Med thumb recurring dreams

Before diving into why we have recurring dreams, it’s important to understand what recurring dreams are, as well as what triggers them.

You’ve heard this scenario before: The night before a big presentation, you dream you’re in front of a crowd, naked, with the whole room laughing at you. This isn’t the first time you’ve had this dream and, most likely, it won’t be the last.

Does everyone get them?

Nearly 60 to 75 percent of adults have recurrent dreams, and they’re more common for women than men. Often in these dreams you’ll be chased, attacked, stuck, lost, late — basically, find yourself in stressful situations that are assumed to indicate unresolved issues in your life.

These dreams may involve conflicts you haven’t fully dealt with from the past, are avoiding now or are planning to sidestep down the road. Like a recurring Google calendar alert, these dreams will continue until what dream researchers call the “daily residue” is processed.

Meaning: It’s important to decompress from your day-to-day life, as well as to deal with your fears.

When do they start?

Though they usually began at a young age, recurring dreams can occur at any time in life. They can also disappear for a while, only to return when you’re confronted with a stressful situation.

Even if the content of your dream changes — in one you’re being chased, but in the next you find you’re lost — the underlying issue is the same. And still there. You’ll continue to experience these recurrent dreams until you deal with whatever it is you’re avoiding.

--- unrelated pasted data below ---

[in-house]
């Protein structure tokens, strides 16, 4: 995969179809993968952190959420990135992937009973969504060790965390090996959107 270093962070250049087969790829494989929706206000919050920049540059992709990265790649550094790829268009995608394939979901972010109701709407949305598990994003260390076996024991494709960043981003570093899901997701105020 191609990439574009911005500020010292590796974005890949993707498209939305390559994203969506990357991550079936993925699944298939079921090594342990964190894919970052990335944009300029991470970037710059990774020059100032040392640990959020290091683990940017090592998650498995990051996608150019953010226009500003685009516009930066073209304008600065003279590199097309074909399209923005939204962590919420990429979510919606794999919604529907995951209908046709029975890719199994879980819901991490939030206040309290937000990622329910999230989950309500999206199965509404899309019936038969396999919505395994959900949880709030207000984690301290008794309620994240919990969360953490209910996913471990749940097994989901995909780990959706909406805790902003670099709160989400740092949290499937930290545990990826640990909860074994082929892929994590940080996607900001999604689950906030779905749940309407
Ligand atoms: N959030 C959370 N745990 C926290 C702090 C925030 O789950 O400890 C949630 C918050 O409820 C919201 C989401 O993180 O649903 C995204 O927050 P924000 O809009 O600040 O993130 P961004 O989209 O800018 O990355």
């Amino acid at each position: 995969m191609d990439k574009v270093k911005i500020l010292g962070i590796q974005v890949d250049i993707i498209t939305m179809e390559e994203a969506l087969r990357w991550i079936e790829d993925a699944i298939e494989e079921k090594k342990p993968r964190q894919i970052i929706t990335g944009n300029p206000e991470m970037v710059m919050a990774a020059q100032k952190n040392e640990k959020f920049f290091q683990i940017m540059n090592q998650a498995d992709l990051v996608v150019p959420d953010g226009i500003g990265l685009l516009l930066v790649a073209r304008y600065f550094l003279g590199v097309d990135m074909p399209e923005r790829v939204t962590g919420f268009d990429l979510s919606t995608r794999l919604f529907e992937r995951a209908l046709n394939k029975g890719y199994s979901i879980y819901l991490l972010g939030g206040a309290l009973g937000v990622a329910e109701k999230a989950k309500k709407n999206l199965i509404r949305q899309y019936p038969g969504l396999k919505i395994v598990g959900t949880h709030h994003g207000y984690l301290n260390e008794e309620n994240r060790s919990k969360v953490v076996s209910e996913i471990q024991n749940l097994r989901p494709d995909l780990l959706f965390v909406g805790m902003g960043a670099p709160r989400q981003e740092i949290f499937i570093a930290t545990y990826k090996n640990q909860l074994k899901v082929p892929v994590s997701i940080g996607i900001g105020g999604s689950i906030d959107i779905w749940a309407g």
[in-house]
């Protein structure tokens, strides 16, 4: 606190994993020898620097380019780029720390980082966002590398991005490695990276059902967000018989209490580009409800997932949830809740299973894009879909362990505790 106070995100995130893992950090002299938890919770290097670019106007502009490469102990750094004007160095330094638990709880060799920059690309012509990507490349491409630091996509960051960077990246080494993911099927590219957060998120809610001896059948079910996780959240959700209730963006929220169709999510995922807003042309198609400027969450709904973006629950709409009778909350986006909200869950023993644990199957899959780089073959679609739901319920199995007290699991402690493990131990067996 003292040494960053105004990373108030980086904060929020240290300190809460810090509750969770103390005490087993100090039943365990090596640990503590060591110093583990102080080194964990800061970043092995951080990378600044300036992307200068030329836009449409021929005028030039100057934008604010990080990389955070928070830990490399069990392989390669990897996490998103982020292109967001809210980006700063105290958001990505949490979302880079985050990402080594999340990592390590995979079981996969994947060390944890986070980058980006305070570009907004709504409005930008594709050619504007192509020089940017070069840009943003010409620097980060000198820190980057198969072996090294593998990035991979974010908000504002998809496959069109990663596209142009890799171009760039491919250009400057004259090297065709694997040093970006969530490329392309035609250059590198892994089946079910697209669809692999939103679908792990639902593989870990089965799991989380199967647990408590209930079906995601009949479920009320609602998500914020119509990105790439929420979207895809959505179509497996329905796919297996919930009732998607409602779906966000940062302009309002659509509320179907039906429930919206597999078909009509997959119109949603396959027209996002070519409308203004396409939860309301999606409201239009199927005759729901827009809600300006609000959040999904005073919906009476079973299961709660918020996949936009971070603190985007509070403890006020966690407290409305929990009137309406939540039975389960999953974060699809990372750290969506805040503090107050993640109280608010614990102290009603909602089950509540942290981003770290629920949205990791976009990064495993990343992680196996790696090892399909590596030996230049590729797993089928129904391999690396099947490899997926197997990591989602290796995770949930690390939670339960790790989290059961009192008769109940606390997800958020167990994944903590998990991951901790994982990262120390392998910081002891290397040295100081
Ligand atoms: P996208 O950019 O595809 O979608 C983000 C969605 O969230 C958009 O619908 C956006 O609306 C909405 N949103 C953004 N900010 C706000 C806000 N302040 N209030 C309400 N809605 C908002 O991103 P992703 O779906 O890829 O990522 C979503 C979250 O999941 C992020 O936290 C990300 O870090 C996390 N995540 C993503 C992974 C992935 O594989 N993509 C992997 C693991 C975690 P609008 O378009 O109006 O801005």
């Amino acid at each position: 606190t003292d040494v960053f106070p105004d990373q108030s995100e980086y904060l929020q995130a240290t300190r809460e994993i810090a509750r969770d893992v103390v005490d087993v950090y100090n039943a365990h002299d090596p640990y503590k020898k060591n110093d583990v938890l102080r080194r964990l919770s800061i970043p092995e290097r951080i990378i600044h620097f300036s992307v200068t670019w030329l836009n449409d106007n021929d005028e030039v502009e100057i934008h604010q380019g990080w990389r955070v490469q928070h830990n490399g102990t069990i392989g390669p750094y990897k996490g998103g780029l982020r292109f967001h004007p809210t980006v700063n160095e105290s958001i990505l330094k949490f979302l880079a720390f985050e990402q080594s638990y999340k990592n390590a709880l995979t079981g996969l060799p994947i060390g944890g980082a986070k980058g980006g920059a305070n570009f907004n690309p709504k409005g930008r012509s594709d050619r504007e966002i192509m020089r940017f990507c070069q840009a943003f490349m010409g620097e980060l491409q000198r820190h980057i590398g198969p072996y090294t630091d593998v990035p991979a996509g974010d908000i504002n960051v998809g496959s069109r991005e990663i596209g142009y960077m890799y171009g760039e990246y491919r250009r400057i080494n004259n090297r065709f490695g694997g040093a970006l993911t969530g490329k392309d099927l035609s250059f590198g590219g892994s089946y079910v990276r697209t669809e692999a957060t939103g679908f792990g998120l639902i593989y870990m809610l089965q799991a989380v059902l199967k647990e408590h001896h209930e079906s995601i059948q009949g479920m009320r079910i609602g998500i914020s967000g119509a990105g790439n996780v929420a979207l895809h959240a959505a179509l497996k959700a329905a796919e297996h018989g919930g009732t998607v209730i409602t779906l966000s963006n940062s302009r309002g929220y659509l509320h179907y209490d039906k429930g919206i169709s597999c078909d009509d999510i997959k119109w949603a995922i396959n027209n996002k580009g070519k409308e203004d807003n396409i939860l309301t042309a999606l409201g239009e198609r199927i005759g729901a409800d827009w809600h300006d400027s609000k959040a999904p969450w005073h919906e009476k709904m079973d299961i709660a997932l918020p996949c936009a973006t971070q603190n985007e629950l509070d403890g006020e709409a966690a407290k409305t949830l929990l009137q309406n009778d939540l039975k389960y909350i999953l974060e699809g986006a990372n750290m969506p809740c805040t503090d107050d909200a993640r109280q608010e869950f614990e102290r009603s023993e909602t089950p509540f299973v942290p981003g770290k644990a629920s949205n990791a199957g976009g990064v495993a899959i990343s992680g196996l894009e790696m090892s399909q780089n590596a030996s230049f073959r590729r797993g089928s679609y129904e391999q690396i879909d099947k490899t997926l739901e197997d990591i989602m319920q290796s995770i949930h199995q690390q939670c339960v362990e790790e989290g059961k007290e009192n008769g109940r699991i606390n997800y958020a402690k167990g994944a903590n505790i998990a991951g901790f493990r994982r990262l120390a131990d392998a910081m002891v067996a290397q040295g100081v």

“I believe we all have unique lessons to learn in our life and sometimes these lessons are lifelong,” says Jeffrey Sumber, a psychotherapist who studied global dream mythology at Harvard University. “Recurring dreams tend to build upon a particular theme and typically change subtly as we grow into a different understanding of ourselves as well as the obstacles we face.”

Are they always bad?

Studies have found that recurrent dreams usually contain negative content, and are associated with “lower psychological well-being.” That’s why Sumber suggests paying attention to how you’re feeling before and after a significant dream.

Being in touch with your feelings can help you identify certain triggers, and thus continue to grow emotionally.

They’re not invincible

Research suggests that recurring dreams can actually spur better performance and motivate you to succeed.

For example, in a recent study, researchers had medical students keep a dream journal before a big exam. While the dreams were negative, the students received much higher scores than they’d originally expected.